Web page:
This is the Gartner MQ Leaders quadrant stasis issue, with Commvault, Dell, Rubrik, Veeam and Veritas. Their future is not good, according to Poonen. “I think that legacy players, at some point they’re going to self-destruct. They’re owned by private equity players. They’re owned by some hardware players. They’re struggling as a public market player, okay?” Poonen senses an opportunity . 

The self-destruction will happen over time – like Apple’s iPhone killing the Blackberry, which didn’t happen straight away. But enterprise customers canmove quite quickly, according to Poonen. “The PeopleSoft Workday transition happened really fast in the 2010 to 2015 era. … Siebel to Salesforce happened even faster, between 2000 to 2010. … So I hope we can push many of the Fortune 1000 accounts off those legacy platforms.” 

He thinks that “The nature of this being multi-cloud on one side infrastructure, multi-app on the other side, and then of course, multi-device, gives this a Switzerland proposition for years to come.”

Cohesity’s cultural preservation and chemistry

Poonen venerates founders. “I have a big place in my heart for founders and I think that I have not done something to create a company from scratch. I scaled companies from six to 12 at VMware 10 billion to 20 billion at SAP, but I’m not great at what [Mohit’s] done with this.”

He thinks he and Aron are forming a terrific team. “I’m not as technical anywhere close to him or having the ideas. But if we can both form a partnership where he knows a fair amount about go to market, but I know a lot more. I used to know a lot about technology, I don’t want to be involved, but we could find ways in which the actuals match together – we could be a perfect combination.”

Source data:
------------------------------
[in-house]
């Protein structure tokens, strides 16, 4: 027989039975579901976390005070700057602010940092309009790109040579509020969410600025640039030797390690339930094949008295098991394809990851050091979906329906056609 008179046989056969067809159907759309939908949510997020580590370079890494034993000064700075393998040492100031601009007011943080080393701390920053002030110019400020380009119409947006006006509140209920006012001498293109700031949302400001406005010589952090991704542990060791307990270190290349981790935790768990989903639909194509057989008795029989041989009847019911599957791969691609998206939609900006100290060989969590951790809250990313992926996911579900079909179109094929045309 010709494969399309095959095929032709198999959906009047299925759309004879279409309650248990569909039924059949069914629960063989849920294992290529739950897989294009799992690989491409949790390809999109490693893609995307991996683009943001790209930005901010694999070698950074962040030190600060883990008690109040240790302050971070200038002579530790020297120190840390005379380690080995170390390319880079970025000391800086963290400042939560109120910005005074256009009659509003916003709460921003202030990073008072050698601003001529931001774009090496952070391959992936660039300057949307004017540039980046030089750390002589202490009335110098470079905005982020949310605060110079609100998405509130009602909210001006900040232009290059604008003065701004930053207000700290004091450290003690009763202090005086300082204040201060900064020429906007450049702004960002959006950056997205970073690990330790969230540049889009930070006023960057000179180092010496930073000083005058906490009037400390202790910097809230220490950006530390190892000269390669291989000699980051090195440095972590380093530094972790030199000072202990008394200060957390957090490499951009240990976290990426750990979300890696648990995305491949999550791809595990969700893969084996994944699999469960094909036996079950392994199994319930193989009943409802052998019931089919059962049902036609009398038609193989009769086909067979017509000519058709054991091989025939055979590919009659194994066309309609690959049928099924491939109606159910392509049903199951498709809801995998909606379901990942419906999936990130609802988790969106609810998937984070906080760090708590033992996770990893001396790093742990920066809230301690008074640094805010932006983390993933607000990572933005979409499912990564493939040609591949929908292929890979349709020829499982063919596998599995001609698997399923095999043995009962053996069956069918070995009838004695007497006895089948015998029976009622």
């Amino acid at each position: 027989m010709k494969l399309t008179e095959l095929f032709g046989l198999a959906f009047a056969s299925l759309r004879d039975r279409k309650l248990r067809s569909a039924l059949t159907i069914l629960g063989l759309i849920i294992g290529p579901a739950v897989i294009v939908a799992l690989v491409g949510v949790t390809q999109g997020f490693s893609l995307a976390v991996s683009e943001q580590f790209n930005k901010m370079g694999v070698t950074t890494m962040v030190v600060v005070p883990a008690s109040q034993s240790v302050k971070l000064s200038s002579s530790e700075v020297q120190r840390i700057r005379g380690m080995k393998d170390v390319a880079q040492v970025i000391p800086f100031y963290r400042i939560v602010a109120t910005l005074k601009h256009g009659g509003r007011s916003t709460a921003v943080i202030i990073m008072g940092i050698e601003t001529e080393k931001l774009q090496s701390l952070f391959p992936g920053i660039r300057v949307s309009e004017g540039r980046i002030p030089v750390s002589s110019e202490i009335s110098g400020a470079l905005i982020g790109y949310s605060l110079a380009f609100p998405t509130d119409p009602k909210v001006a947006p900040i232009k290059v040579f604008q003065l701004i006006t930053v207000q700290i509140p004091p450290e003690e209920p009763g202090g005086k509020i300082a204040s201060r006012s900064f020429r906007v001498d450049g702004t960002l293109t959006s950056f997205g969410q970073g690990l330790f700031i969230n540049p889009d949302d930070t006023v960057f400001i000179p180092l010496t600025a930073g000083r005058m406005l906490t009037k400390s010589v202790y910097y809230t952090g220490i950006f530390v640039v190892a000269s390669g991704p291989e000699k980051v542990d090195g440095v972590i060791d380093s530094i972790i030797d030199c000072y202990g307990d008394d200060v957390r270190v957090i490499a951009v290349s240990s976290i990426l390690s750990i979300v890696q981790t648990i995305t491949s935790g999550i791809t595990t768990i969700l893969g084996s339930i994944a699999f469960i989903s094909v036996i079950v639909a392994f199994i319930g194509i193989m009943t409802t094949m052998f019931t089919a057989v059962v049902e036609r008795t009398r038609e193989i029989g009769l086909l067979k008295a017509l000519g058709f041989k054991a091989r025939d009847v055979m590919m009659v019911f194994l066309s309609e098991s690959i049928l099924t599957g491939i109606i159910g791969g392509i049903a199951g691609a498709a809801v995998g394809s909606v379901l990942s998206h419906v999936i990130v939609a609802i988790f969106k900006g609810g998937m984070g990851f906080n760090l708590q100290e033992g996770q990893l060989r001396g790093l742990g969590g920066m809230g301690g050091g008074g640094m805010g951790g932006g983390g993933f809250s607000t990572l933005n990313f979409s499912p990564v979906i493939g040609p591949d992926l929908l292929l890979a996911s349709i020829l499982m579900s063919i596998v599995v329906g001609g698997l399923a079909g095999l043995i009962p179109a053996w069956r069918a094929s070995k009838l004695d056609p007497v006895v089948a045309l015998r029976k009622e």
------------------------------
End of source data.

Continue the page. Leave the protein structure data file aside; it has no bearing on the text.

Aron said: “We’ve got enough to create a great company, if we can keep this chemistry going for years to come.”

How is Poonen enjoying Cohesity? “I’m loving it. It’s great. The potential is good. He’s built a good team. And now we’ll add some places here that take the whole thing into a new level.”


The world of the large data protection and management vendors is slow-moving in market share displacement terms, as the latest Gartner enterprise data protection MQ makes clear. There was no significant change in the Leaders quadrant and there hasn’t been since Cohesity and Rubrik joined two years ago.

With the latest MQ, Veritas has been ranked as a Leader by the Gartner analysts 17 times, Commvault has been named a Leader for the 11th consecutive year, and Veeam has been positioned as a Leader for the sixth time.

Analyst Chris Evans suggested Cohesity needed to make a data management acquisition to significantly distance itself from the other suppliers – buying Komprise for example.

With a relatively low $42 million in funding, Cohesity, funded to the tune of $600 million, might be able to purchase it. Private equity would probably love to help and Komprise’s founders sold their previous startups. Such a move would also signal that Poonen was out to make a big difference. 

It might also make good defensive sense. The sense of logjam stasis amongst the top six data protection vendors in Gartner’s MQ – Cohesity, Commvault, Dell, Rubrik. Veeam and Veritas – must be commonly perceived by these companies’ leadership execs. Suppose one of them bought Komprise – what would the others then have to do in response? 

Buy the next best data management company, is the obvious answer, but next best would be a long way behind or a bold bet. Hammerspace anyone?